Oh, not in the way that people think of it. Right now, A.I. is a classification system with deep learning; there is no intent, there is no understanding of the world. Defense Advanced Research Projects Agency (DARPA) just announced a $2 billion program whose aim, over many years, is to try to give A.I. the common sense understanding of the world that an 18-month-old has. The idea that intelligent, thinking, conniving beings exist in A.I. is total, total, total science fiction. We don’t have anything with the intent of a slug at this point.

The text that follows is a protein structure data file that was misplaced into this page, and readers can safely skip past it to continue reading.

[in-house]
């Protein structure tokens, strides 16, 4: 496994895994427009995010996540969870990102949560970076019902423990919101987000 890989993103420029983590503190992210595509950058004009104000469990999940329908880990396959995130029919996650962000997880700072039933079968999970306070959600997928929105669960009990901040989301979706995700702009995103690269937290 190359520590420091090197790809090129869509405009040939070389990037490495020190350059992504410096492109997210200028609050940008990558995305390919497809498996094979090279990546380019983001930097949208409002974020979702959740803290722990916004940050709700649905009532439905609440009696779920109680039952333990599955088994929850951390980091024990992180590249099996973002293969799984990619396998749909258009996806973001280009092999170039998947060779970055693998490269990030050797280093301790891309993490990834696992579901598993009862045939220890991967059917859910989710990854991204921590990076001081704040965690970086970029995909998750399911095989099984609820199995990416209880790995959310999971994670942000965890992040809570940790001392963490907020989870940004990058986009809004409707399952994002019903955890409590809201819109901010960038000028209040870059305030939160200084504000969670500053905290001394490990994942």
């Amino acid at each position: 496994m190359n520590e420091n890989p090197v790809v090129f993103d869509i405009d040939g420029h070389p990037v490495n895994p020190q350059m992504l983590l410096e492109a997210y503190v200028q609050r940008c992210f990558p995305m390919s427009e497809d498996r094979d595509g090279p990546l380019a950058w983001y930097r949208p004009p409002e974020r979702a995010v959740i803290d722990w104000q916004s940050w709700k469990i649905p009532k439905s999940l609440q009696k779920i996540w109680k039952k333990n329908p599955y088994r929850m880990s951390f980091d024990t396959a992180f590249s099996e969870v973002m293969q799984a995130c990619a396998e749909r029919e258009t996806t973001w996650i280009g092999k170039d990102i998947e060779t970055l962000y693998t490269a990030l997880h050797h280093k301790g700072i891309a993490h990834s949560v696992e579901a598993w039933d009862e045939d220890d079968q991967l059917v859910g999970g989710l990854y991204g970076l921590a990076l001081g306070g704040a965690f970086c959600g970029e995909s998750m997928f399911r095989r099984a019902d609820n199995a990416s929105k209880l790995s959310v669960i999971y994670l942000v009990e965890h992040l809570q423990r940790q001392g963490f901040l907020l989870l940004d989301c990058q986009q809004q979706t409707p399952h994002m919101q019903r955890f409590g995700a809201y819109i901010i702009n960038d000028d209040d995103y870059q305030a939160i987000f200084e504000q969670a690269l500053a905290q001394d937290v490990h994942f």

Might that still be true in 2069?
Absolutely, it could be.
“The idea that intelligent, thinking, conniving beings exist in A.I. is total, total, total science fiction. We don’t have anything with the intent of a slug at this point.”
Do you think making computers truly intelligent will require them to have a physical presence in daily life; for example, robots moving among us could accumulate more data about the world than what you could simulate in a server or in a data center.
That’s certainly what I have been arguing since the 1980s. It’s what Alan Turing suggested, in 1948, in a paper of his that didn’t see the light of day till 1970. I think, ultimately, getting a robot a simple grounding in reality will require a physical presence. But I may be wrong.
Could it possibly require some blending of biological material and electronics, computers with living cells, or something like that?